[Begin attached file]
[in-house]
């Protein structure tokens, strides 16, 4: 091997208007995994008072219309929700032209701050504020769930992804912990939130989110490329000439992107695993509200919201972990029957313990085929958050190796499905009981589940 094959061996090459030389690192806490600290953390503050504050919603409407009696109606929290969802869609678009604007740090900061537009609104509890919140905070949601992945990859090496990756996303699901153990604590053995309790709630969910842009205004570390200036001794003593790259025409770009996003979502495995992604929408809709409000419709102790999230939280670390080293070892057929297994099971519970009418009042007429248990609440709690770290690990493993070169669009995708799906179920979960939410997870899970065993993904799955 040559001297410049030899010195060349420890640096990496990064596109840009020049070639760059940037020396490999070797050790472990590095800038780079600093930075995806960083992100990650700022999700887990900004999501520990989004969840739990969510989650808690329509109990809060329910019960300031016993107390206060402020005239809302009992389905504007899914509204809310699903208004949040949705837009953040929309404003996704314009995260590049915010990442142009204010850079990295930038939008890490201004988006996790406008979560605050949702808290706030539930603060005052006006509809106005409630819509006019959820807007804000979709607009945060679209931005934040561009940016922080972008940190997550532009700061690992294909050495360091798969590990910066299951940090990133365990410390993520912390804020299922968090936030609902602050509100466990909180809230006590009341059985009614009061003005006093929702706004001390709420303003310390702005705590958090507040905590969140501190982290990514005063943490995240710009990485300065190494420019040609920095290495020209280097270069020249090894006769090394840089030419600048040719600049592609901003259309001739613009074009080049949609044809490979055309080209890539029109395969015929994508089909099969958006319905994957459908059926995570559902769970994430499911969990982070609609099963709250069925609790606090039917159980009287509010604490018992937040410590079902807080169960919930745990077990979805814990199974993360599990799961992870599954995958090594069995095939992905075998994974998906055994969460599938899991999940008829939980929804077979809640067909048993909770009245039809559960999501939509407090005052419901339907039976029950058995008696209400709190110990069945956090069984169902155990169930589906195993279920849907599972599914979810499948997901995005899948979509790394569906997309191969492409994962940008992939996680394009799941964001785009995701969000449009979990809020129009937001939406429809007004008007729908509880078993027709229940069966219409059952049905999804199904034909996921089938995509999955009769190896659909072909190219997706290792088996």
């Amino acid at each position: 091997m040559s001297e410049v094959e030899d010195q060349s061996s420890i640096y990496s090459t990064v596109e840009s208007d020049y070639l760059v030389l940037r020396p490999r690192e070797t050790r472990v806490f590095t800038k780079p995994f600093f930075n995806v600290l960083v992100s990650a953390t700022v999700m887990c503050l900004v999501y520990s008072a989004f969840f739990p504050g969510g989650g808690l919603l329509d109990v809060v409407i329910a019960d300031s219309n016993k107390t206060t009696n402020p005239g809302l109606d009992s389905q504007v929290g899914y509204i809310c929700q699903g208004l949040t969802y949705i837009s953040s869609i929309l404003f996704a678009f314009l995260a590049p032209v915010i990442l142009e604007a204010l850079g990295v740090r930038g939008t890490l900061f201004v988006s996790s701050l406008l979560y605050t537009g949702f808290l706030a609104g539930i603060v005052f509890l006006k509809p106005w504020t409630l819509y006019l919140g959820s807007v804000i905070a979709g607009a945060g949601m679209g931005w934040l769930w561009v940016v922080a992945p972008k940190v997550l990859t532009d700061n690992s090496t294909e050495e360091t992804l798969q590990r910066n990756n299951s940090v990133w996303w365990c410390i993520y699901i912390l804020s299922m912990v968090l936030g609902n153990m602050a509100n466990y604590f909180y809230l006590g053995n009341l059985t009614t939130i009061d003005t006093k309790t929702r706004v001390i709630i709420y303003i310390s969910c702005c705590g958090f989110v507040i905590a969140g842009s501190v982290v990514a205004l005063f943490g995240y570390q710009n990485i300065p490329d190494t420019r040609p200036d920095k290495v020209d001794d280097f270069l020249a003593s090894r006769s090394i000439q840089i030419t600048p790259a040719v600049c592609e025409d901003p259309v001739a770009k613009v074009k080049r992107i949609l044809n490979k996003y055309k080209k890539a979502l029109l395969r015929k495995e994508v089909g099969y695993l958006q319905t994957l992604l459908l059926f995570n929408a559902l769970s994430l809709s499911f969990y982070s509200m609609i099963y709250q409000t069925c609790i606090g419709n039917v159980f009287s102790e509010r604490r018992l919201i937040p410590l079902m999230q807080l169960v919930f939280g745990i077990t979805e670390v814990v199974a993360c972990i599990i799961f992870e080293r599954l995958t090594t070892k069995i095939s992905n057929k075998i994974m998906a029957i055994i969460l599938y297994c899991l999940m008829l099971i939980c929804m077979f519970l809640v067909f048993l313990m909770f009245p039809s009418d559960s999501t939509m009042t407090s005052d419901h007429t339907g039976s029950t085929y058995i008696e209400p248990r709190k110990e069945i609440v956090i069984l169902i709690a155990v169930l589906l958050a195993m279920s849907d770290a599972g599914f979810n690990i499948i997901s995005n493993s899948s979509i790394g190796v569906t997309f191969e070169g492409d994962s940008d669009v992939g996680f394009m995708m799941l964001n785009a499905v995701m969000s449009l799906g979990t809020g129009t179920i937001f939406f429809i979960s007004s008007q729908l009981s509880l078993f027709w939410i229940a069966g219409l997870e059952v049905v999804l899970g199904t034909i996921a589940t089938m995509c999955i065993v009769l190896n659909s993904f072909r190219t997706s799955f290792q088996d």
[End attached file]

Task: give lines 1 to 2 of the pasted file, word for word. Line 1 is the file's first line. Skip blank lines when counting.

[in-house]
């Protein structure tokens, strides 16, 4: 091997208007995994008072219309929700032209701050504020769930992804912990939130989110490329000439992107695993509200919201972990029957313990085929958050190796499905009981589940 094959061996090459030389690192806490600290953390503050504050919603409407009696109606929290969802869609678009604007740090900061537009609104509890919140905070949601992945990859090496990756996303699901153990604590053995309790709630969910842009205004570390200036001794003593790259025409770009996003979502495995992604929408809709409000419709102790999230939280670390080293070892057929297994099971519970009418009042007429248990609440709690770290690990493993070169669009995708799906179920979960939410997870899970065993993904799955 040559001297410049030899010195060349420890640096990496990064596109840009020049070639760059940037020396490999070797050790472990590095800038780079600093930075995806960083992100990650700022999700887990900004999501520990989004969840739990969510989650808690329509109990809060329910019960300031016993107390206060402020005239809302009992389905504007899914509204809310699903208004949040949705837009953040929309404003996704314009995260590049915010990442142009204010850079990295930038939008890490201004988006996790406008979560605050949702808290706030539930603060005052006006509809106005409630819509006019959820807007804000979709607009945060679209931005934040561009940016922080972008940190997550532009700061690992294909050495360091798969590990910066299951940090990133365990410390993520912390804020299922968090936030609902602050509100466990909180809230006590009341059985009614009061003005006093929702706004001390709420303003310390702005705590958090507040905590969140501190982290990514005063943490995240710009990485300065190494420019040609920095290495020209280097270069020249090894006769090394840089030419600048040719600049592609901003259309001739613009074009080049949609044809490979055309080209890539029109395969015929994508089909099969958006319905994957459908059926995570559902769970994430499911969990982070609609099963709250069925609790606090039917159980009287509010604490018992937040410590079902807080169960919930745990077990979805814990199974993360599990799961992870599954995958090594069995095939992905075998994974998906055994969460599938899991999940008829939980929804077979809640067909048993909770009245039809559960999501939509407090005052419901339907039976029950058995008696209400709190110990069945956090069984169902155990169930589906195993279920849907599972599914979810499948997901995005899948979509790394569906997309191969492409994962940008992939996680394009799941964001785009995701969000449009979990809020129009937001939406429809007004008007729908509880078993027709229940069966219409059952049905999804199904034909996921089938995509999955009769190896659909072909190219997706290792088996």